The scope of this page encompasses informational and personal adjustment counseling in the fields of audiology and speech-language pathology.
Counseling is a broad term that refers to assistance provided in an interactive manner to individuals (i.e., clients, patients, and/or students) and their families/caregivers dealing with challenging emotions and life situations in an effort to facilitate realistic and clearly understood goals and improve quality of life (Flasher & Fogle, 2012; Tellis & Barone, 2018).
Counseling can fall into varied categories, two of which are informational and personal adjustment counseling, both of which fall within the purview of audiologists and speech-language pathologists (Flasher & Fogle, 2012). Informational counseling, also referred to as client and family/caregiver education, involves discussing with individuals and their families/caregivers the nature of a disorder or situation, intervention considerations and techniques, prognosis, and material and community resources. Personal adjustment counseling addresses feelings, emotions, thoughts, and beliefs expressed by individuals and their families/caregivers (e.g., realization of the pervasive impact of a communication disorder on day-to-day life).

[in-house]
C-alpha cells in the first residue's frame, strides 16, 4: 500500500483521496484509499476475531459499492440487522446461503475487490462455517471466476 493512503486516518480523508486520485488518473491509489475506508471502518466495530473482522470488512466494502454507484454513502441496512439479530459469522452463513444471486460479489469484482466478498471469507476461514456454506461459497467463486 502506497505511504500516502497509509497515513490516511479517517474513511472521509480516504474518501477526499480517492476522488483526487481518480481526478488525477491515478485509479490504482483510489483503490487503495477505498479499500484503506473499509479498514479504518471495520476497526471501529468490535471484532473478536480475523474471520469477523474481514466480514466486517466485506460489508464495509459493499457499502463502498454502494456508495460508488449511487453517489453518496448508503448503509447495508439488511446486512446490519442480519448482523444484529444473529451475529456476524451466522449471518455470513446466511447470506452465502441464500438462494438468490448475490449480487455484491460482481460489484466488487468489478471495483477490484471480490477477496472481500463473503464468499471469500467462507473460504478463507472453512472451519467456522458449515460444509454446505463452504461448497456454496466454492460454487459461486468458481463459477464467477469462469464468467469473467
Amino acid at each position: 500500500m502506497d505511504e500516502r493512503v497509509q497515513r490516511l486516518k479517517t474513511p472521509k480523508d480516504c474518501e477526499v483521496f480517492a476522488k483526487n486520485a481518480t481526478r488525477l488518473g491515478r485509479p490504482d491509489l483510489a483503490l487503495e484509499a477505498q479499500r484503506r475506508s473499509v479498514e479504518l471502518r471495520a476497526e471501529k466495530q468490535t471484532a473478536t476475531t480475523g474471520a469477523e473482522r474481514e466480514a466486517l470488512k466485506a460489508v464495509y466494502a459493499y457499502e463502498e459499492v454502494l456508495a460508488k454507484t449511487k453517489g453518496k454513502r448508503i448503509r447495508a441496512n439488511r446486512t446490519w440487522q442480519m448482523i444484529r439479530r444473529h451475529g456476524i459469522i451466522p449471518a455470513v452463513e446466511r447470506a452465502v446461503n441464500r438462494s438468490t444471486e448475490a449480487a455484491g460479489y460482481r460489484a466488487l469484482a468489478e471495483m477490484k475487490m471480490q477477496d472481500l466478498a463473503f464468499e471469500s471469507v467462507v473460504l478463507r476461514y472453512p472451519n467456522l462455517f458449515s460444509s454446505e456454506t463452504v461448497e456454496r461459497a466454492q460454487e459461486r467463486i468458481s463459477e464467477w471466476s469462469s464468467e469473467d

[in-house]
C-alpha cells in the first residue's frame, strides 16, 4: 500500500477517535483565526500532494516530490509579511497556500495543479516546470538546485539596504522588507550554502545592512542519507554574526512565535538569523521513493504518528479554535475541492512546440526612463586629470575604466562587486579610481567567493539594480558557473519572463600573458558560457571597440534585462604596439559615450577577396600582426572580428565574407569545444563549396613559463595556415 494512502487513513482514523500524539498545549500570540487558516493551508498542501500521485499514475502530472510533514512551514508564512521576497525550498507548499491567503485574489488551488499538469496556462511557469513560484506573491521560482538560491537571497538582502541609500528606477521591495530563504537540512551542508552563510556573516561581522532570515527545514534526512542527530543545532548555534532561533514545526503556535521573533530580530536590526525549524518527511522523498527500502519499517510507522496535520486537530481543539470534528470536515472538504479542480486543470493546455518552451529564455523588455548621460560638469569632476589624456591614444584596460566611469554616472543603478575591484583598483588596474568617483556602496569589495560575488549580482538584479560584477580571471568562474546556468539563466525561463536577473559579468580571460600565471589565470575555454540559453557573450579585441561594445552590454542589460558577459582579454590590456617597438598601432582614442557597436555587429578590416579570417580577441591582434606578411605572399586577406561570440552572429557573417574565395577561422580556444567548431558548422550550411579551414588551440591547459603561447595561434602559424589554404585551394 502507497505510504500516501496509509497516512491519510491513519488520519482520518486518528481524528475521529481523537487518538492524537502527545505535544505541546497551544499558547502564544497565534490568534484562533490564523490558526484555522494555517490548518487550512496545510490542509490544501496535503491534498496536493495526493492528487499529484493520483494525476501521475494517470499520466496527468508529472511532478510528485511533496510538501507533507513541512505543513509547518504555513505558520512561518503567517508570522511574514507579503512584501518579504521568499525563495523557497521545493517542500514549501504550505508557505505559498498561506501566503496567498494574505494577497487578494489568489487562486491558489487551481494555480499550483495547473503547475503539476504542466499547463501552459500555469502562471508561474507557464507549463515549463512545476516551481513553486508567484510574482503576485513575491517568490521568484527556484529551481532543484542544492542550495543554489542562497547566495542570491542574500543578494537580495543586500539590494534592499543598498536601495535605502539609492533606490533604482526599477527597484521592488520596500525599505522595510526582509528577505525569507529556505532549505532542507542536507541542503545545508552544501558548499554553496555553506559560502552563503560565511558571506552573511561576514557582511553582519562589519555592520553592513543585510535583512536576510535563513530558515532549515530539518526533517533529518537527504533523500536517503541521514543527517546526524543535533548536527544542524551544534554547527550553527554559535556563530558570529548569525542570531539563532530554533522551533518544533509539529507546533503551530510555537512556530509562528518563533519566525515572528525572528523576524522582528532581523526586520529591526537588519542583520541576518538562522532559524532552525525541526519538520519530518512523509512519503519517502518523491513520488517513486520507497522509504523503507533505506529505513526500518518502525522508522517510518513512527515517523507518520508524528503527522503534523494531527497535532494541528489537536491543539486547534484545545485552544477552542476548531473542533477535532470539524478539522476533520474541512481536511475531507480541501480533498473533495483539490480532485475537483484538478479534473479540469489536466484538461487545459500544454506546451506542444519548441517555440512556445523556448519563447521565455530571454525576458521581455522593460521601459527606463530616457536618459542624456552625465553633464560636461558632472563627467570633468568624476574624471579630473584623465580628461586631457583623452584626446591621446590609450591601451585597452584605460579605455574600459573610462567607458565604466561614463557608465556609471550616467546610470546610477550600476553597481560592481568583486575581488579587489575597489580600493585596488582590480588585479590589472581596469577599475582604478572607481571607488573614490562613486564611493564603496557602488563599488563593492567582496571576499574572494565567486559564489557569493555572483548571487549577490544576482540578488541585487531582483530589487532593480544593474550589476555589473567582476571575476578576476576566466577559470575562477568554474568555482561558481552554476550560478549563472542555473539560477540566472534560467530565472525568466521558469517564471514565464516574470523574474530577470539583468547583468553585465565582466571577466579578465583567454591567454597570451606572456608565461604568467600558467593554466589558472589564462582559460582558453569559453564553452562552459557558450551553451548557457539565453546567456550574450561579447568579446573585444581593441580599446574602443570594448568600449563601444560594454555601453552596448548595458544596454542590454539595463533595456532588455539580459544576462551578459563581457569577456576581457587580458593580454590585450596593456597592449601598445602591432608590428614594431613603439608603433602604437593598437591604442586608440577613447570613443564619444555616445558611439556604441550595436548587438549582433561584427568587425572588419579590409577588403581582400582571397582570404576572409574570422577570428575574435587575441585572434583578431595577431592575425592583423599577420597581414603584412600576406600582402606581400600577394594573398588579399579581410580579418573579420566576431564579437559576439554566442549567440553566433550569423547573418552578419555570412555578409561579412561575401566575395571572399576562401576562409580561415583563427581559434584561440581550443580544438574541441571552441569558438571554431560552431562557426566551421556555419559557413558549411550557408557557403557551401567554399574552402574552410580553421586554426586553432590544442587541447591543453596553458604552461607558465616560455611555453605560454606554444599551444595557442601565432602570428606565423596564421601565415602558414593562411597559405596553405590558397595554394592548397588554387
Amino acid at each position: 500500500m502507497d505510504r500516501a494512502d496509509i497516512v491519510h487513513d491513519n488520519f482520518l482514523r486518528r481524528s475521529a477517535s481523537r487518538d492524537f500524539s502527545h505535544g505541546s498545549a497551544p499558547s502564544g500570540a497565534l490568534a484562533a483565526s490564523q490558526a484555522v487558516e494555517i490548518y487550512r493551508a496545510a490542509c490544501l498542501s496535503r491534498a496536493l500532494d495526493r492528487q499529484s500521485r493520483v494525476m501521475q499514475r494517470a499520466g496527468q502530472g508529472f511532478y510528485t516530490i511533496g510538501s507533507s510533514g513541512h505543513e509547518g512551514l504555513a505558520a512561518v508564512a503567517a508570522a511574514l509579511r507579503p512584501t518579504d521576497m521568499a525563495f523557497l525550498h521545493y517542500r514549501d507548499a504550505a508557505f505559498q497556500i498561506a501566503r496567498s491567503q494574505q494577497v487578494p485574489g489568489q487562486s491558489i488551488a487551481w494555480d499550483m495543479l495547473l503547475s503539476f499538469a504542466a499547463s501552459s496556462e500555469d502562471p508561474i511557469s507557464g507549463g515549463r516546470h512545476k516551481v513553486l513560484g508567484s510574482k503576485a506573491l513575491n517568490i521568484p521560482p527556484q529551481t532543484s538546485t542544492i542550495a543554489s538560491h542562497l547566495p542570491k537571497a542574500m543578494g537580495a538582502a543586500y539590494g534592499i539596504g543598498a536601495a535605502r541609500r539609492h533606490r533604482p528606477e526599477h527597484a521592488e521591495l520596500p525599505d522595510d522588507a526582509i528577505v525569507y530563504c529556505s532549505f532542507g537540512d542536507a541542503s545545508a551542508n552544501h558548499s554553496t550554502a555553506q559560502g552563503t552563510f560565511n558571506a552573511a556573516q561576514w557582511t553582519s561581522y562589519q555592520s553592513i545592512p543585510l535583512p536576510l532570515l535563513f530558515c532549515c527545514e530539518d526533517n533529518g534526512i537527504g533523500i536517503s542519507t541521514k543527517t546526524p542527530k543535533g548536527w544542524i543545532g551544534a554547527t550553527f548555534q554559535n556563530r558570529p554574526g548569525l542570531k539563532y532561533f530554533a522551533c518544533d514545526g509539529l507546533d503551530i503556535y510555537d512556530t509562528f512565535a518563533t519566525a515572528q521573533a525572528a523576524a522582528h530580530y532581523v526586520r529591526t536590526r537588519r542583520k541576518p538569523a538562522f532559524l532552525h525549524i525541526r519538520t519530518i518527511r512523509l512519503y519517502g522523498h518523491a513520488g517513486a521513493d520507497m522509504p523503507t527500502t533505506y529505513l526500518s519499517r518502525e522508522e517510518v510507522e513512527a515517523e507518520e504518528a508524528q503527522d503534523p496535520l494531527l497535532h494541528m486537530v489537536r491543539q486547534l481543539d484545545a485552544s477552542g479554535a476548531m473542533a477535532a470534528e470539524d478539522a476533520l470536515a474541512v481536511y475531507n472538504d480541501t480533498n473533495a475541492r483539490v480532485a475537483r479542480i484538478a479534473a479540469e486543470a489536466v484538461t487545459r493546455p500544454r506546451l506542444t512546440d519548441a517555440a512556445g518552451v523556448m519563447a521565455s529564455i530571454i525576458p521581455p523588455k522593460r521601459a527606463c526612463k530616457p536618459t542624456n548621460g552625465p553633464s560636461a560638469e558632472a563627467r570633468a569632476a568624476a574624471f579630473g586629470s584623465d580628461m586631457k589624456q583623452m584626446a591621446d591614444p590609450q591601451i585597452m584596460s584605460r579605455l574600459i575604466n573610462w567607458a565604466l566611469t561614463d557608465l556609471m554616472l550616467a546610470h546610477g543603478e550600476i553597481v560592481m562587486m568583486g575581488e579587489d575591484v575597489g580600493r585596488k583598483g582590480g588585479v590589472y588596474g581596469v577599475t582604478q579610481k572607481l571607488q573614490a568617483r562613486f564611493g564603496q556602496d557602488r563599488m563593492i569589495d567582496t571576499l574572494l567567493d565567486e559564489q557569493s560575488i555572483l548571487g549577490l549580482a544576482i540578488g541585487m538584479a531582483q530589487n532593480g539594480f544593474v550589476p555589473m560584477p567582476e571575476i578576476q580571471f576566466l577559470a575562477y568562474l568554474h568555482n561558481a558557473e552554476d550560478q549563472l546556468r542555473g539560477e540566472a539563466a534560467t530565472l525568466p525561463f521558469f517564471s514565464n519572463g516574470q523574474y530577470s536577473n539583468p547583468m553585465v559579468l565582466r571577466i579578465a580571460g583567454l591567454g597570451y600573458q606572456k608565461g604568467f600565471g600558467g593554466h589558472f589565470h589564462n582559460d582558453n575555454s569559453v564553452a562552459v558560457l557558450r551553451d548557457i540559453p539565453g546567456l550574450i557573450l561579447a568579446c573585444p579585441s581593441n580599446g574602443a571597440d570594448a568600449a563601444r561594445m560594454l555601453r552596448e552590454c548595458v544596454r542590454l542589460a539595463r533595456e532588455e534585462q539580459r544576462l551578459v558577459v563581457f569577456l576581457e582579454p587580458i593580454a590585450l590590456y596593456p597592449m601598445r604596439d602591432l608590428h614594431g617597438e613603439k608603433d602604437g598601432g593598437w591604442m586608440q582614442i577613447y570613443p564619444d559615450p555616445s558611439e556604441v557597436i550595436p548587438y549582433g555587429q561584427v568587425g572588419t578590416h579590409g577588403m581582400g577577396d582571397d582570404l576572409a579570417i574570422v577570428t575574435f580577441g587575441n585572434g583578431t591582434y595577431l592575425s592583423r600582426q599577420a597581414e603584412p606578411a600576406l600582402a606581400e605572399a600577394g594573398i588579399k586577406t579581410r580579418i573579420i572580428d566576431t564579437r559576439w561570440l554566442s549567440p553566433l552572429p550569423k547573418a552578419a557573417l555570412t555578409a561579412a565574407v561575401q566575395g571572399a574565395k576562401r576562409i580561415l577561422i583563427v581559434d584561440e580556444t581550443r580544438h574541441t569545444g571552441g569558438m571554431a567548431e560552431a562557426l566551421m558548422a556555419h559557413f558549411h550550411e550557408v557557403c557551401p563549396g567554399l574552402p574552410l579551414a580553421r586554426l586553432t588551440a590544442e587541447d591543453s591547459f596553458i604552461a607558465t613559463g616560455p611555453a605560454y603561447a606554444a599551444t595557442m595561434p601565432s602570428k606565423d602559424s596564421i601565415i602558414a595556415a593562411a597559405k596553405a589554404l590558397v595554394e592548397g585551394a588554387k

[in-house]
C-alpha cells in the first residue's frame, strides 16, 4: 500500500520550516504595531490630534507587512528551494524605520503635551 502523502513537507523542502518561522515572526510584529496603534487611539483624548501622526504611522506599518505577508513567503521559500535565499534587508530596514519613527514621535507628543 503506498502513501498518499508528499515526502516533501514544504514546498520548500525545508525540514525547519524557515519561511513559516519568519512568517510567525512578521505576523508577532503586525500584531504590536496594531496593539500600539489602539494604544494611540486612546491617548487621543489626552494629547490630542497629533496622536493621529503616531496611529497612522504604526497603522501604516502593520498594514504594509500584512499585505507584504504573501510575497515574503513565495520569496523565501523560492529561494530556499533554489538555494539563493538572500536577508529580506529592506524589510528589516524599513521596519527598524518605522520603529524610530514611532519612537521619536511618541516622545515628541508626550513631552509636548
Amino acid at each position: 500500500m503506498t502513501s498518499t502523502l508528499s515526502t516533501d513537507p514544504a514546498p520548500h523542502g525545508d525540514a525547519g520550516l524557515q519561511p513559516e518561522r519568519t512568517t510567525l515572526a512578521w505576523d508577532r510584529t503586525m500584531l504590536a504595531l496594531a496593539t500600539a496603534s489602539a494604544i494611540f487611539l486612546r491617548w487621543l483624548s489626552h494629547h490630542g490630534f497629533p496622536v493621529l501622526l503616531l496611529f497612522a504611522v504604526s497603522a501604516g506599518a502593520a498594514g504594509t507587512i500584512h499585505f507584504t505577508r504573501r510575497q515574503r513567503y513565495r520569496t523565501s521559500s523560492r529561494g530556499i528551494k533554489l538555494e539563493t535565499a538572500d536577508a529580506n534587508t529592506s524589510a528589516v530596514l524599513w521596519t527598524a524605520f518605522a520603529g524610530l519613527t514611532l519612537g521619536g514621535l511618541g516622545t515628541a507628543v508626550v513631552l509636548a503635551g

Counseling is an important clinical skill that helps individuals and families/caregivers adjust to and cope with feelings about a disorder or situation (Flasher & Fogle, 2012). Counseling can empower individuals and families, encouraging them to self-advocate in their efforts to adjust, strive, and grow.
Counseling is an integral part of clinical work, and counseling skills are used intentionally or spontaneously in every clinical encounter (Luterman, 2008). Counseling services provided by audiologists and speech-language pathologists should occur in the context of comprehensive service delivery. It is important for audiologists and speech-language pathologists to recognize when referral to a related professional is warranted to best meet any additional counseling needs.